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SCIENCE FORM 4 CHAPTER 5: ENERGY AND CHEMICAL CHANGES

5.1 PHYSICAL AND CHEMICAL CHANGES

Many things undergo changes in our lives. There of two types of changes: (i) Physical changes - Affects the physical properties of a substance, such as its size, shape and state. - Usually reversible. - No new substance is formed.

5.1 PHYSICAL AND CHEMICAL CHANGES

- Examples involving physical changes: (a) Melting of ice (b) Evaporation of water (c) Dissolving sugar in water (d) Crystallisation of sodium chloride from its saturated solution (e) Heating of iodine crystals (f) Heating of wax

5.1 PHYSICAL AND CHEMICAL CHANGES

Melting of ice

Evaporation of water

5.1 PHYSICAL AND CHEMICAL CHANGES

Dissolving of sugar in water

Heating iodine crystals

5.1 PHYSICAL AND CHEMICAL CHANGES

(ii) Chemical change - Produces new substances that have properties different from those of the original substance. - Usually irreversible. - Examples involving chemical changes: (a) Burning of a paper (b) Colour of a peeled apple changes when it is exposed to air (c) Frying an egg

5.1 PHYSICAL AND CHEMICAL CHANGES

(d) Combustion of fuel (e) When iron filings are heated with sulphur powder, the mixture glows brightly. A black solid, iron sulphide is formed. Iron + Sulphur Iron sulphide (f) When magnesium ribbon is heated, it burns with a bright flame. A white solid, magnesium oxide is formed. Magnesium + Oxygen Magnesium oxide

5.1 PHYSICAL AND CHEMICAL CHANGES

(g) Zinc reacts with blue copper sulphate solution to form a colourless zinc sulphate solution and brown copper. Zinc + Copper sulphate Zinc sulphate + Copper (h) Iron nail rust when water and oxygen are present. Rust is brown. Iron + Oxygen + Water Rust

5.1 PHYSICAL AND CHEMICAL CHANGES

(i) Heating green copper carbonate produces black copper oxide and releases carbon dioxide. Copper carbonate Copper oxide + Carbon dioxide (j) Mixing potassium iodide and lead nitrate solution forms lead iodide, a yellow precipitate. Potassium + Lead Potassium + Lead iodide nitrate nitrate iodide

5.1 PHYSICAL AND CHEMICAL CHANGES

Frying an egg

Browning of an apple

5.1 PHYSICAL AND CHEMICAL CHANGES

Heating a mixture of iron filings and sulphur powder

Reaction of zinc with copper sulphate solution

5.1 PHYSICAL AND CHEMICAL CHANGES


Aspect Reversibility Energy needed Physical changes Reversible Less energy needed Chemical changes Yes Difficult to reverse More energy needed Formation of new substance No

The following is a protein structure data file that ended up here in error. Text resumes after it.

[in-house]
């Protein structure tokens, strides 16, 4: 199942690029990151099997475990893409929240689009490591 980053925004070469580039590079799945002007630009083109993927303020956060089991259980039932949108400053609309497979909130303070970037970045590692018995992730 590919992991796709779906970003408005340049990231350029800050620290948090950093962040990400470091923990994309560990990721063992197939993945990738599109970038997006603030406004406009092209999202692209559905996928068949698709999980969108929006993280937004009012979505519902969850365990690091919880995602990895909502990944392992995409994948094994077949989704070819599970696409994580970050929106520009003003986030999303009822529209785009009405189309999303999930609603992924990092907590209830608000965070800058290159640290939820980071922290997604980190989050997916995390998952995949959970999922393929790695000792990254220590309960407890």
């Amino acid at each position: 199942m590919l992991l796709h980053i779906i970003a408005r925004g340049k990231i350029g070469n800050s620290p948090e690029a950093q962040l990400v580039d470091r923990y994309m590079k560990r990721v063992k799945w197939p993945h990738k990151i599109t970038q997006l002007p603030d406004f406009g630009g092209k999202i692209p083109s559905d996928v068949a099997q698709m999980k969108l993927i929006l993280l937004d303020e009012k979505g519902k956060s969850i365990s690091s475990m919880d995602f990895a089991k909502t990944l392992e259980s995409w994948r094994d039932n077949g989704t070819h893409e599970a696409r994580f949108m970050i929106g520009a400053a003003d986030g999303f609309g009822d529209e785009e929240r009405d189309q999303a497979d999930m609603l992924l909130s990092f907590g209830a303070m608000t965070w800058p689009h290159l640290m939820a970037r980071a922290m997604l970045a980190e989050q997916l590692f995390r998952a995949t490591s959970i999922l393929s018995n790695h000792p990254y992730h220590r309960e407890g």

5.2 HEAT CHANGE IN CHEMICAL REACTIONS

There are two types of chemical reactions: (i) Exothermic reactions - Reactions which release heat to the surroundings are called exothermic reactions. - Temperature of the surroundings increases.

5.2 HEAT CHANGE IN CHEMICAL REACTIONS

(ii) Endothermic reactions - Reactions which absorb heat from the surroundings. - Temperature of the surroundings decreases. During chemical reactions, old bonds in the reactants are broken and new bonds in the products are formed. The breaking down of old bonds absorbs heat energy whereas the formation of new bonds releases heat energy.

5.2 HEAT CHANGE IN CHEMICAL REACTIONS

Breaking an old bond absorbs heat energy

Forming a new bond releases heat energy

5.2 HEAT CHANGE IN CHEMICAL REACTIONS

In exothermic reactions, the heat energy absorbed to break the old bonds in the reactants is less than the heat energy released when new bonds are formed in the products. There is a net of heat energy loss. The temperature of the surroundings increases due to the heat energy that is released.

5.2 HEAT CHANGE IN CHEMICAL REACTIONS

In endothermic reactions, the heat energy absorbed to break the old bonds in the reactants is greater than the heat energy released when the new bonds are formed in the products. There is a net of heat energy gain. The temperature of the surroundings decreases due to heat energy is absorbed from the surroundings.

5.2 HEAT CHANGE IN CHEMICAL REACTIONS

In exothermic reactions, the heat energy absorbed to break the old bonds in the reactants is less than the heat energy released when the new bonds are formed in the products

5.2 HEAT CHANGE IN CHEMICAL REACTIONS

In endothermic reactions, the heat energy absorbed to break the old bonds in the reactants is greater than the heat energy released when the new bonds are formed in the products

5.2 HEAT CHANGE IN CHEMICAL REACTIONS

Haber process is used to manufacture ammonia in the industry. Ammonia is an important material for making nitrogenous fertilisers. In the Haber process, nitrogen and hydrogen gases are mixed together. The mixture is passed over an iron catalyst.
Iron catalyst Nitrogen + Hydrogen 450 C 200 atm Ammonia

5.2 HEAT CHANGE IN CHEMICAL REACTIONS


Leftover H2 + N2

Coolant out